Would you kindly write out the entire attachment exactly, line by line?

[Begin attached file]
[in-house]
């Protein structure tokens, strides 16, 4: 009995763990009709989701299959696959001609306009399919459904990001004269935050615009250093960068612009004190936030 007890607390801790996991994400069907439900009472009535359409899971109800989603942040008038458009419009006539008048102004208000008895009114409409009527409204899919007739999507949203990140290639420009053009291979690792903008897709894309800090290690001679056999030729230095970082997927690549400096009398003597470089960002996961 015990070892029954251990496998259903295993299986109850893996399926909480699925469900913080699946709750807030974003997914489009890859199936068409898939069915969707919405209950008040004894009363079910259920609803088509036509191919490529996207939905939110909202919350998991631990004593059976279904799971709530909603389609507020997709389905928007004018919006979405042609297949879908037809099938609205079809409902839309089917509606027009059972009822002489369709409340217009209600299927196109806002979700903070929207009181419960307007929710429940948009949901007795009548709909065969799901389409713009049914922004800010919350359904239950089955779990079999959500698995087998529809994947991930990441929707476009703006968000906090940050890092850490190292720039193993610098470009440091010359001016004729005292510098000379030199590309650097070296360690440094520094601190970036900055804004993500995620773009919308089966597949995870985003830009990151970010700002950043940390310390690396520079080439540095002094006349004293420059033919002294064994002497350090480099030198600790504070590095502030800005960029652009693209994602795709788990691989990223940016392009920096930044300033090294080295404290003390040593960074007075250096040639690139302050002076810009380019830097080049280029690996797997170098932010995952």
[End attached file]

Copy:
[in-house]
């Protein structure tokens, strides 16, 4: 009995763990009709989701299959696959001609306009399919459904990001004269935050615009250093960068612009004190936030 007890607390801790996991994400069907439900009472009535359409899971109800989603942040008038458009419009006539008048102004208000008895009114409409009527409204899919007739999507949203990140290639420009053009291979690792903008897709894309800090290690001679056999030729230095970082997927690549400096009398003597470089960002996961 015990070892029954251990496998259903295993299986109850893996399926909480699925469900913080699946709750807030974003997914489009890859199936068409898939069915969707919405209950008040004894009363079910259920609803088509036509191919490529996207939905939110909202919350998991631990004593059976279904799971709530909603389609507020997709389905928007004018919006979405042609297949879908037809099938609205079809409902839309089917509606027009059972009822002489369709409340217009209600299927196109806002979700903070929207009181419960307007929710429940948009949901007795009548709909065969799901389409713009049914922004800010919350359904239950089955779990079999959500698995087998529809994947991930990441929707476009703006968000906090940050890092850490190292720039193993610098470009440091010359001016004729005292510098000379030199590309650097070296360690440094520094601190970036900055804004993500995620773009919308089966597949995870985003830009990151970010700002950043940390310390690396520079080439540095002094006349004293420059033919002294064994002497350090480099030198600790504070590095502030800005960029652009693209994602795709788990691989990223940016392009920096930044300033090294080295404290003390040593960074007075250096040639690139302050002076810009380019830097080049280029690996797997170098932010995952």